According to the Centers for Disease Control, older people who contract the virus are more likely to die of it. The most recent annual report for Laguna Honda shows that 61% of its residents are 65 or older, and 20% are 85 or older. Dementia, Alzheimer’s disease and HIV are among their most common diagnoses.
“It’s a powder keg,” said Tim Jenkins, senior representative for the Union of American Physicians and Dentists, which represents doctors at the hospital. “It’s a giant nursing home, and we’ve seen what’s happened in these other nursing homes.”
This week, a long-term care facility in Burlingame reported that three residents tested positive, and last month the virus raced through a nursing home in the Seattle area, infecting 129 people and killing 23.
A report the CDC released Wednesday warned that nursing homes could become coronavirus hot zones if more aggressive measures aren’t taken.
“Once COVID-19 has been introduced into a long-term care facility, it has the potential to result in high attack rates among residents, staff members, and visitors,” the report’s authors wrote.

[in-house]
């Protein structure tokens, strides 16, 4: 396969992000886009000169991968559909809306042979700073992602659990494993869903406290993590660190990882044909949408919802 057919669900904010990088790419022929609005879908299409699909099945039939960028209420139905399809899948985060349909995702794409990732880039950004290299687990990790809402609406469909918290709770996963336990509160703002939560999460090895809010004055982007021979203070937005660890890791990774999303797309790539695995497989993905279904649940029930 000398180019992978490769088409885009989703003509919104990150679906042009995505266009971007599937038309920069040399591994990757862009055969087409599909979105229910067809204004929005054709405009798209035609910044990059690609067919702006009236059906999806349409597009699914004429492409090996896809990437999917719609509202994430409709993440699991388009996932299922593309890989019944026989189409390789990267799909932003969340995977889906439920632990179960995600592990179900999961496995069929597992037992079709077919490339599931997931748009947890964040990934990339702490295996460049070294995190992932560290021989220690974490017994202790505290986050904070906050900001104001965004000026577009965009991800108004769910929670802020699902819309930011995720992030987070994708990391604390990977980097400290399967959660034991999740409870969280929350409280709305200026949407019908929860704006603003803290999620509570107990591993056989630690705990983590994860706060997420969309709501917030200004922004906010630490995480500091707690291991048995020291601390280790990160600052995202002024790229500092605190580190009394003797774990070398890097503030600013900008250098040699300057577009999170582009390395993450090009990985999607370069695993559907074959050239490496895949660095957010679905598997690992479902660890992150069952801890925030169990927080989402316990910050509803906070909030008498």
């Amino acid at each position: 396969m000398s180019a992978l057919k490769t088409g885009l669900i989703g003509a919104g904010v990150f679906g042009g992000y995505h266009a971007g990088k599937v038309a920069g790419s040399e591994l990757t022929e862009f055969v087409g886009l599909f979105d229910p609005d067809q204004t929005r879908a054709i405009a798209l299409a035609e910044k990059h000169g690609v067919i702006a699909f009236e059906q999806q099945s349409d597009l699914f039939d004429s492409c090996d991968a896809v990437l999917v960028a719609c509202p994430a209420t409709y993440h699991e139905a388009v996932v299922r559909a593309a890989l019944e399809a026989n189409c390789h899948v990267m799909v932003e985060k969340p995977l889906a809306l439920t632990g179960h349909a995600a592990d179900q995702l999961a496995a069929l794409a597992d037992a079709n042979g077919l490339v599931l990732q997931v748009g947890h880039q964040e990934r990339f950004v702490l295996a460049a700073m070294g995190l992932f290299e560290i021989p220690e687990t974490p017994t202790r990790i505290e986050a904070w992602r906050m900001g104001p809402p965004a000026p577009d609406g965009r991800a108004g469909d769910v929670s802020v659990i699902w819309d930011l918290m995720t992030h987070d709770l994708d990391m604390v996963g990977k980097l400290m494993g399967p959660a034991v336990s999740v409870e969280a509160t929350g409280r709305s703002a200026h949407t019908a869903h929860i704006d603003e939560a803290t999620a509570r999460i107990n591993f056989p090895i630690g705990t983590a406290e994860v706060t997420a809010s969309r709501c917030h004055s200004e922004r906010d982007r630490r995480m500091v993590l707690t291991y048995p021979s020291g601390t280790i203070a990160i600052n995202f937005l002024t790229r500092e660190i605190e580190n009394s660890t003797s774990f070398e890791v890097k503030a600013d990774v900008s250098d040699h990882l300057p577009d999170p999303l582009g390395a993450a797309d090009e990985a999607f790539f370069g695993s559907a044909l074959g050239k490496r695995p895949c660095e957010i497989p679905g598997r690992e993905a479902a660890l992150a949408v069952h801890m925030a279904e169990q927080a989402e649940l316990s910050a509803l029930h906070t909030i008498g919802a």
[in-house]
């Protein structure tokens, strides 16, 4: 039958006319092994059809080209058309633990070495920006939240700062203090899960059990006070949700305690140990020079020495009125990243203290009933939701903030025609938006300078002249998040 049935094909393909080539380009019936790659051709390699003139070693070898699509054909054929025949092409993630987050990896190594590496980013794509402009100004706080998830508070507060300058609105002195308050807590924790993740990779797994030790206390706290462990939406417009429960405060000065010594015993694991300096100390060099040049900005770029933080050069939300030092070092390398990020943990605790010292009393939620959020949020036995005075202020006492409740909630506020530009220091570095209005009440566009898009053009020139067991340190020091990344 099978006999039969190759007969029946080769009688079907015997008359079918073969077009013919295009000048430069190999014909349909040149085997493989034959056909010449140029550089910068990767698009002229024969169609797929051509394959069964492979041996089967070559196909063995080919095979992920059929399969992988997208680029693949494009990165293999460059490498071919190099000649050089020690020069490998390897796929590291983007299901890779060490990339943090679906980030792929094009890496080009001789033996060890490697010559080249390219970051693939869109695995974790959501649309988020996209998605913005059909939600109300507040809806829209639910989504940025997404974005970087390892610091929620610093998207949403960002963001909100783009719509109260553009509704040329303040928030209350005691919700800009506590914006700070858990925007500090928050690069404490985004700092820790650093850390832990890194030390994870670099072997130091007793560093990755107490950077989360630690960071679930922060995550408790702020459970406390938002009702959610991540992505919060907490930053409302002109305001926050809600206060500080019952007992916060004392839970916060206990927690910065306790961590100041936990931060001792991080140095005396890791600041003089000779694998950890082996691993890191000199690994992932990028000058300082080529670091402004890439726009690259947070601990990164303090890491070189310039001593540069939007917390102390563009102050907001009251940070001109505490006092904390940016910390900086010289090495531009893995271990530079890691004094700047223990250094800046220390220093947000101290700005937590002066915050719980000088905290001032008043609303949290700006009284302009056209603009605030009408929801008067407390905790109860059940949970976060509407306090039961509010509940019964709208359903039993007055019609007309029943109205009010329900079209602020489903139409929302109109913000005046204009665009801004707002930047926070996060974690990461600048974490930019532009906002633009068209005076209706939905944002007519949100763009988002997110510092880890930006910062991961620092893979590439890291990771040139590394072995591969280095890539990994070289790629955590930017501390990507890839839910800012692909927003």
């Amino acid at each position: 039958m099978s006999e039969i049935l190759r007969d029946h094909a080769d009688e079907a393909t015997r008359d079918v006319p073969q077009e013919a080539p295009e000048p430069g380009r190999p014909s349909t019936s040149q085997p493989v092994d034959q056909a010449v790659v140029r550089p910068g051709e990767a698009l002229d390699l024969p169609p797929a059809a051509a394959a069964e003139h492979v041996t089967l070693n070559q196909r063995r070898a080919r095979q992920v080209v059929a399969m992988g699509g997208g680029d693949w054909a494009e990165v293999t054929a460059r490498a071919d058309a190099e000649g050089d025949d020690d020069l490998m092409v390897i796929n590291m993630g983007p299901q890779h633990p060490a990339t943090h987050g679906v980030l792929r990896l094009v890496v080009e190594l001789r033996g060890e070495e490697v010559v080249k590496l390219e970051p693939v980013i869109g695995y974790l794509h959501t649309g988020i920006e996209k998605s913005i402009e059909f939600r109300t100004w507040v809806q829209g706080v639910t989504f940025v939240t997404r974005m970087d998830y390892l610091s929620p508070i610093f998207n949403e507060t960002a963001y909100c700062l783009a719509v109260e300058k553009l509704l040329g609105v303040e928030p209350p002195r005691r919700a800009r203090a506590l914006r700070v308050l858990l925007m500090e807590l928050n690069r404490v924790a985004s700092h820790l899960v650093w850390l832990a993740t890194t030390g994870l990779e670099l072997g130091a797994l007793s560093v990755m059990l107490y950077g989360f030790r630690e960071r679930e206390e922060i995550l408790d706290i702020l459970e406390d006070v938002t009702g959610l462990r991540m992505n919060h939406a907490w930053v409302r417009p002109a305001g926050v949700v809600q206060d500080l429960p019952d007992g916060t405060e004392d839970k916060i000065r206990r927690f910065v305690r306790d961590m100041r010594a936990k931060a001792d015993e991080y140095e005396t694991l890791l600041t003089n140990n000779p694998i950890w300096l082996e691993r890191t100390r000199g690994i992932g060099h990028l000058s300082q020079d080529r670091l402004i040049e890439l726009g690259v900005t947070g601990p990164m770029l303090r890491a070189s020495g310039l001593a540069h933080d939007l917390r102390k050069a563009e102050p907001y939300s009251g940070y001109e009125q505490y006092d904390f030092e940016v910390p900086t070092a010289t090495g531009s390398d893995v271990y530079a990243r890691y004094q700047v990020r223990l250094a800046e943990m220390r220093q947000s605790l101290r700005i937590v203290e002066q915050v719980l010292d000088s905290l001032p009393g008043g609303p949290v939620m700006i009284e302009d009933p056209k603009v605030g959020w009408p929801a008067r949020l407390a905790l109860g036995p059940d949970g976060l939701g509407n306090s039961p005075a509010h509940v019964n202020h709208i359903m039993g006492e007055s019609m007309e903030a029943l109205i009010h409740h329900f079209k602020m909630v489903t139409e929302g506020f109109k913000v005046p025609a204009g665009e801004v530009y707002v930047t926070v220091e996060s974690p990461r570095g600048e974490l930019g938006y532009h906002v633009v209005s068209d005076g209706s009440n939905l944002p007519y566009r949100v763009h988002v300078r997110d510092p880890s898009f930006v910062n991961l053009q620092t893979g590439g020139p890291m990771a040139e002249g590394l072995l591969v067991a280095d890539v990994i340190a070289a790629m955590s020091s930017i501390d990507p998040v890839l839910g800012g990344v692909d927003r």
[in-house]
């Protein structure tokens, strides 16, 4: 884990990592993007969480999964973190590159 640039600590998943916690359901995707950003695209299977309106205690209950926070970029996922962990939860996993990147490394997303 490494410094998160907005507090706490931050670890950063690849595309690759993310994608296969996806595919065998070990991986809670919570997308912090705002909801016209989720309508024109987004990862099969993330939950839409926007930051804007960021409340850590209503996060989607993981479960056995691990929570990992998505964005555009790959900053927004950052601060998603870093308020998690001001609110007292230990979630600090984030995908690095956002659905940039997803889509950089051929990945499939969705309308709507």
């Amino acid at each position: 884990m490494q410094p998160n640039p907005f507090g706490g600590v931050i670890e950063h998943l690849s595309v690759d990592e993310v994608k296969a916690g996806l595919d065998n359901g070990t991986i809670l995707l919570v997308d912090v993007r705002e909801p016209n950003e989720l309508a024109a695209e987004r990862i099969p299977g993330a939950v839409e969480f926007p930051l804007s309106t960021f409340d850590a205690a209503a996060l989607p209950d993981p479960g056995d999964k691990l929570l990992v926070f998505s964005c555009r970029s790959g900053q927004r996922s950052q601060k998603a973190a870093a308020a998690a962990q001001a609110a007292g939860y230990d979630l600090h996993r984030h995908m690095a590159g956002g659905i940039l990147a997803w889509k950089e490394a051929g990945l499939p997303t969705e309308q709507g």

Staff members at Laguna Honda said that their facility, one of the largest of its kind in the United States, with a 62-acre campus, doesn’t seem prepared for what might be coming.
“Just like all others, am concerned about our preparedness personally and as a group to face what is ahead,” one doctor wrote to a colleague on Sunday in an email obtained by The Chronicle. If the virus gets loose inside, Laguna Honda “is going to become a sick town with 780 pts [patients] plus staff,” the doctor wrote.
The Laguna Honda doctor who spoke to The Chronicle anonymously said, “I’m not confident that there are good plans for if things get worse rapidly, which they could so easily do.”
The doctor added that Laguna Honda only has five isolation rooms where patients with COVID-19 symptoms can be kept apart from the rest of the population and treated safely. “If we start to have more [COVID-19] cases than there are isolation rooms, I have no idea what we’re going to do,” the physician said.
“This would definitely be a wildfire,” said Theresa Rutherford, a Laguna Honda nurse assistant and the regional vice president for SEIU Local 1021, which represents nurses at the facility as well as food-service employees and workers tasked with disinfection. “We need more personal protective equipment. We need more training. And we need to ensure that frontline workers are protected.”